Plastic from an Environmental Health Perspective: Past Present and Future

This article was written by Julia Hoch and Emma Pope, DFO's Communication Interns.


What comes to mind when you hear the words toy, raincoat, shower curtain, vinyl flooring, detergent, food packaging, and shampoo? All of these household items are uncontrollably a part of our day to day lives. What you may not be thinking is that when these plastics are broken down, they contain phthalates. Phthalates are chemicals that give plastic its resilience and flexibility. Basically they help make fragrances "stick" to your hair, face, or skin. The commonality of these items might appear to make them harmless. However, a 2014 article in TIME magazine reveals they may have negative health effects.

This visual highlights some of the plastic items we interact with everyday at home.

This visual highlights some of the plastic items we interact with everyday at home.

A recent study (http://ehp.niehs.nih.gov/1307670/) has found that a woman's exposure to plastic chemicals during pregnancy is linked to a 70 percent increase in asthma risk for her child. A research team from Columbia University followed 300 moms and children in NYC for several years. Researchers compared the urine tests of the mothers’ during pregnancy (testing for concentrations of phthalates) to whether their children had asthma at ages 5 to 11. It was shown that children of woman with higher levels of two types of phthalates in their urine had a 72% and 78% increase in the risk of asthma.

Virtually everyone is exposed to phthalates, and inhalation is a significant route of exposure for pregnant woman. Fetuses are especially at risk because their lungs develop so rapidly. Therefore they are more susceptible to environmental exposure. Phthalates are endocrine disruptors, meaning they mess with the body’s natural hormone system, which are key to fetal development. Studies have also linked phthalates to early onset eczema, hormonal imbalances and respiratory problems.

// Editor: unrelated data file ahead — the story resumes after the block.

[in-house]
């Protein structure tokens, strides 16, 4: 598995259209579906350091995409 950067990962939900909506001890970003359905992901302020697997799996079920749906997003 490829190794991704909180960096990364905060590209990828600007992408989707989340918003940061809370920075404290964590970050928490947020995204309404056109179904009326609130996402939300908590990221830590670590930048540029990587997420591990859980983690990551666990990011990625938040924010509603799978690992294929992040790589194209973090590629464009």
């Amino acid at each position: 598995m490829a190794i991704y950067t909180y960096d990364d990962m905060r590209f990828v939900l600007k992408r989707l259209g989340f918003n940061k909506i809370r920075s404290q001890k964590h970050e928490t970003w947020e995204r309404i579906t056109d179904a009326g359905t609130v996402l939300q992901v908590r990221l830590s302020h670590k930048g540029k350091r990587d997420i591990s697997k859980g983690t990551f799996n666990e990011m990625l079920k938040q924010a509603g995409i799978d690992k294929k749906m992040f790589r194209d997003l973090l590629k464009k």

So where did we go wrong? How could something as convenient as plastic be hurting the health of future generations? Well, lets backtrack about 60 years to an article published by LIFE (the former name for TIME), titled "Throwaway Living." The idea of this 1955 article was to celebrate the convenience of using plastic and paper everything. It glorified a disposable lifestyle that meant no clean up and no hassle. 

Circa 1955, LIFE magazine, along with most of America, celebrated our new found "Throwaway Living" lifestyle. Fifty years later, TIME magazine now presents the harmful effects this lifestyle has on our health and the health of future generations.

Circa 1955, LIFE magazine, along with most of America, celebrated our new found "Throwaway Living" lifestyle. Fifty years later, TIME magazine now presents the harmful effects this lifestyle has on our health and the health of future generations.

Clearly times have changed and we now understand we can not assume infinite resources and infinite disposal for the human population. The Debris Free Oceans team aims to inspire a closed loop system when it comes to waste. We encourage society to reduce, reuse, recycle, recollect and then redesign. Overall this transforms the plastic lifecycle into a circle which, in effect, will vastly reduce waste. 

Eliminating exposure of phthalates altogether is impossible and limiting is difficult. However, there are positive steps we all can take towards a brighter future! For example storing food in glass containers, not microwaving foods in plastic, and avoiding air fresheners are just three simple ways to start making a difference. It is also suggested to steer clear of scented products such as laundry detergent and dishwashing soap.

When looking at the recycling number on plastic avoid 3, 6, and 7- these are types that release unwanted chemicals into your food or drink. Hopefully with increased awareness and simple personal changes we all can play a part in a smooth transition from throwaway living to sustainable living! 

On the bottom of most plastics, you will find a symbol and number like shown above. Avoid numbers 3, 6, and 7 to keep unwanted chemicals out of your food and drinks.

On the bottom of most plastics, you will find a symbol and number like shown above. Avoid numbers 3, 6, and 7 to keep unwanted chemicals out of your food and drinks.